From the Wilmington Advocate
By Mac McEntire, Staff Writer
Thu Mar 06, 2008, 10:55 AM EST
Wilmington - A national animal rights organization has
targeted an animal testing company, headquartered in Wilmington, with
allegations of primate amputation.
Ohio native Michael Budkie, representing Stop Animal
Exploitation Now, an organization highlighting the abuse to animals,
recently sent a letter to Elizabeth Goldentyer of U.S. Department of
Agriculture (USDA) and the Animal and Plant Health Inspection Service
(APHIS) detailing his concerns.
Budkie’s comments are not about the Wilmington
facility, though he has staged protests in Wilmington in the past.
Instead, his allegations have to do with another Charles River facility
in Sparks, Nev. Referencing a USDA/APHIS report dated March 22, 2007,
Budkie said the facility caused the injuries of four primates, which
resulting in some of the animals’ fingers being amputated. The same
report states that the situation was corrected three days later.
“I know that your office considers major violations of
the Animal Welfare Act to be very serious in nature, especially when
these violations directly impact the lives of animals and potentially
endanger public safety,” Budkie wrote in his letter to the USDA. “The
treatment of animals at this facility illustrates attitudes of
carelessness and contempt for regulations that must be punished so that
meaningful changes can be made.”
“The animal enclosures were placed in a manner that
did not protect the animals from injury,” the USDA report states. “A
surface was placed on transport carts causing injury to digits in
primates. The enclosures should be placed in such a way that does not
cause injury to the animals. Solid surfaces should be placed downward to
prevent animal injury.”
On Nov. 29, 2006, the report states that a primate was
being moved in its crate to another area. During transport it got its
fingers caught in the wiring of the cage and the surface of the
transporter. Part of the animal’s hand had to be amputated.
Then, the report states, on Nov. 30, 2006, a primate
being moved in its cage, and part of its hand also got caught in the
wiring between the cage and the surface of the transporter. Part of its
hand also had to be amputated.
Another incident occurred on Nov. 30, 2006, when
another primate got its fingers caught between the cage and the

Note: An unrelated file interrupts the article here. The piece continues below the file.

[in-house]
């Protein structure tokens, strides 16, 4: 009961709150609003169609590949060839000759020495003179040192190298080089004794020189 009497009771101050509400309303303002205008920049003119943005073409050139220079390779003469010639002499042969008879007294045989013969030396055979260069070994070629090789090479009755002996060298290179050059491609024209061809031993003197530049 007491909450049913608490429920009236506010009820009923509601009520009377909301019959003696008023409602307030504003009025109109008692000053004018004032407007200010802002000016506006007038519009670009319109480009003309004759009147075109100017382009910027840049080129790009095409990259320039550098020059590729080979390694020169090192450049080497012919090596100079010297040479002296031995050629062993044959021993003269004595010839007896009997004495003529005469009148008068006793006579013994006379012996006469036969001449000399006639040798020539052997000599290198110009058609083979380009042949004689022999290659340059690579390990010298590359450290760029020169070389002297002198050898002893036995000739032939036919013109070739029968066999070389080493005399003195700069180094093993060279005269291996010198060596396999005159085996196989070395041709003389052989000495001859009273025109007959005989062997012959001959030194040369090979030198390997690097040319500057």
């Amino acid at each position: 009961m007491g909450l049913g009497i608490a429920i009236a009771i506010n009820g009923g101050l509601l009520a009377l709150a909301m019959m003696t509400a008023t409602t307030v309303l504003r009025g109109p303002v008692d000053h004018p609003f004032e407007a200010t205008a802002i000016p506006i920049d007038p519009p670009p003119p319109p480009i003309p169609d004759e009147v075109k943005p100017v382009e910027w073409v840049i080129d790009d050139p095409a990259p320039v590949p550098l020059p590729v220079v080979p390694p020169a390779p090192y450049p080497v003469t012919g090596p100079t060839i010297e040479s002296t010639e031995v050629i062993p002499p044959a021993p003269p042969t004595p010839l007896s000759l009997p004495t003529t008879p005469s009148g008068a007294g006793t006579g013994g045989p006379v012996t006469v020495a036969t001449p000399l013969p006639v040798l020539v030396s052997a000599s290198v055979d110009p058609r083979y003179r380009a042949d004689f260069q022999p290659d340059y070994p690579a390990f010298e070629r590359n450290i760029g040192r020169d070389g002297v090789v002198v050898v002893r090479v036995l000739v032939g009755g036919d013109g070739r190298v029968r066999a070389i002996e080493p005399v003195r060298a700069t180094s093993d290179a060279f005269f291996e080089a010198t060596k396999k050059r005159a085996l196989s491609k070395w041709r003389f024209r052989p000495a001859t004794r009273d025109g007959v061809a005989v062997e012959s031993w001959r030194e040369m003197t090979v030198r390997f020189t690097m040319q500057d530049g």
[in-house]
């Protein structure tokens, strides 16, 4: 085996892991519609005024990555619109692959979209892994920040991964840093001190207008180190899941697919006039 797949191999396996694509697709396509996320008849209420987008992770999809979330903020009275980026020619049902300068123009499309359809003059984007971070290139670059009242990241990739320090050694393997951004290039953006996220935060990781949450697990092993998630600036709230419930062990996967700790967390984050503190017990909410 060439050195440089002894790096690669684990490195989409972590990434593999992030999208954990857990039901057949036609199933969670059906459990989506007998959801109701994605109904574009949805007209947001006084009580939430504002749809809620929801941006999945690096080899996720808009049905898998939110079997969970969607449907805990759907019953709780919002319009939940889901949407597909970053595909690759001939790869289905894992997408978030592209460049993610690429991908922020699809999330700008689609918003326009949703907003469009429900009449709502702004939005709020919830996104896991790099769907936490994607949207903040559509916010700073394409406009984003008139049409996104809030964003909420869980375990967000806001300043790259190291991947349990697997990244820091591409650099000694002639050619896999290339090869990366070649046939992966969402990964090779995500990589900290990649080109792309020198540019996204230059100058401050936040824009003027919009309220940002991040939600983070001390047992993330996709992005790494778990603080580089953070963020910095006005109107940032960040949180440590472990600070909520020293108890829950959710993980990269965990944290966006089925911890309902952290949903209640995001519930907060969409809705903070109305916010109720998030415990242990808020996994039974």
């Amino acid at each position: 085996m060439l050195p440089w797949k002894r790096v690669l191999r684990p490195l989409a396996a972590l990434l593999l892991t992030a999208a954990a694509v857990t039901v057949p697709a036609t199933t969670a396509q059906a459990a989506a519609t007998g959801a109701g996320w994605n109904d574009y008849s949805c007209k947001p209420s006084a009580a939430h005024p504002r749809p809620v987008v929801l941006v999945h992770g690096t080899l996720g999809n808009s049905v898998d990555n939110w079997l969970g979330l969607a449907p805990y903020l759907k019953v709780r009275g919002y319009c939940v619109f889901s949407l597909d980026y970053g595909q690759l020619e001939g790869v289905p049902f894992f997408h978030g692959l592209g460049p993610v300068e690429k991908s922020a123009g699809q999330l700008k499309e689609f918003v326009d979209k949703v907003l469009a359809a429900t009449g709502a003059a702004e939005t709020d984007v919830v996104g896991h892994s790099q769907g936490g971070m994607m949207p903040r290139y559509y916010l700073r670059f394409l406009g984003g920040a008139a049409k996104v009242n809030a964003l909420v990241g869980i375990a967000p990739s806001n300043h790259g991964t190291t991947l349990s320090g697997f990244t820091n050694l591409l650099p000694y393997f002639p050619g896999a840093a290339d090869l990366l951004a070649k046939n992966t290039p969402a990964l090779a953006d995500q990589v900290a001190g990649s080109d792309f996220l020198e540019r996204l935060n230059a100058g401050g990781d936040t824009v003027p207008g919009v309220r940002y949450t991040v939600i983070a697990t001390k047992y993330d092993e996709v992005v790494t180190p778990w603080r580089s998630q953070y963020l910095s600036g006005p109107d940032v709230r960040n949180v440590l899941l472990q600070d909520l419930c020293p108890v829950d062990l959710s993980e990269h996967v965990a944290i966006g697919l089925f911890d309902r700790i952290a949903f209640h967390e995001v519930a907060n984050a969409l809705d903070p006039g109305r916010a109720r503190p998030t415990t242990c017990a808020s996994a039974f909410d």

transporter. One digit had to be amputated.
Finally, on Dec. 1, 2006, the report states, a primate
got its tail caught between the cage and the transporter. The tail was
lacerated and had to be treated.
The report defined the animals’ “transporter” as a
“dolly or flat bed cart.”
“The situation was corrected in three days,” the
report states. “The cause of these incidents were corrected prior to the
USDA inspection, and the facility needs to ensure that all future moves
are safe for the animals.”
Amy Cianciaruso, assistant director of public
relations for Charles River, said Wednesday that steps were taken to
prevent these incidents from happening again.
“We’ve made changes to rectify the problem so it won’t
happen again,” she said.
Charles River Laboratories provides research models,
laboratory animal support services, preclinical services, and clinical
services to the biomedical industry, with a focus on improving human and
animal health. Cianciaruso said the animals at Charles River must be
kept safe and healthy to ensure the best results for the company’s
“We have a huge commitment to animal welfare,” she
said. “It’s at the root of everything we do.”
Cianciaruso said the use of animals at Charles River
is required by law before the medicines go to market.
“Laboratory animals are an important resource that
further our knowledge of living systems and contribute to the discovery
of life-saving drugs and procedures,” the
Charles River Web site states. “At
Charles River, we work hand-in-hand with the scientific community to
understand how living conditions, handling procedures, and stress play
an important role in the quality and efficiency of research. As animal
caregivers and researchers, we are responsible to our clients and the
public for the health and well being of the animals in our care.”
The site also states that the company has its own
Animal Welfare and Training Group, consisting of professionals trained
in laboratory animal medicine, as well as science, education and ethics.
Charles River Laboratories is headquartered in
Wilmington, at 251 Ballardvale St. It is one of the largest employers in
Massachusetts, with more than 1,300 employees in Wilmington and its new
Shrewsbury location. The Boston Business Journal named Charles River the
company of the year in 2006.
River Laboratories - Wilmington, MA